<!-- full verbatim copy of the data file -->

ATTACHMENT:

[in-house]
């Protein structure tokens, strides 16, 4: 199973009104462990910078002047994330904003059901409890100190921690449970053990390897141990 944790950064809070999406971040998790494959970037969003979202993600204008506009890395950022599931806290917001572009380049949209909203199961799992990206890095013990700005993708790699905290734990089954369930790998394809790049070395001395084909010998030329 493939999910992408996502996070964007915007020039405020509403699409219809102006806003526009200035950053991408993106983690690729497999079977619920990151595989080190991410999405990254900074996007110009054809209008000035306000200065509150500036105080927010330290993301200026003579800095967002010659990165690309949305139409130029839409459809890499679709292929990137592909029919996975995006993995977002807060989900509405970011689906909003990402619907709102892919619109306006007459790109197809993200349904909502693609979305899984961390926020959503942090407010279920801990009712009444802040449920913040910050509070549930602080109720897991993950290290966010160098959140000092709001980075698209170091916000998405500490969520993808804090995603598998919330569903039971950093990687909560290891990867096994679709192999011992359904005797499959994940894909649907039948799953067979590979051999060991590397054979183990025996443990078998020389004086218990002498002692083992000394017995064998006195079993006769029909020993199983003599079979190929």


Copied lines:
[in-house]
């Protein structure tokens, strides 16, 4: 199973009104462990910078002047994330904003059901409890100190921690449970053990390897141990 944790950064809070999406971040998790494959970037969003979202993600204008506009890395950022599931806290917001572009380049949209909203199961799992990206890095013990700005993708790699905290734990089954369930790998394809790049070395001395084909010998030329 493939999910992408996502996070964007915007020039405020509403699409219809102006806003526009200035950053991408993106983690690729497999079977619920990151595989080190991410999405990254900074996007110009054809209008000035306000200065509150500036105080927010330290993301200026003579800095967002010659990165690309949305139409130029839409459809890499679709292929990137592909029919996975995006993995977002807060989900509405970011689906909003990402619907709102892919619109306006007459790109197809993200349904909502693609979305899984961390926020959503942090407010279920801990009712009444802040449920913040910050509070549930602080109720897991993950290290966010160098959140000092709001980075698209170091916000998405500490969520993808804090995603598998919330569903039971950093990687909560290891990867096994679709192999011992359904005797499959994940894909649907039948799953067979590979051999060991590397054979183990025996443990078998020389004086218990002498002692083992000394017995064998006195079993006769029909020993199983003599079979190929």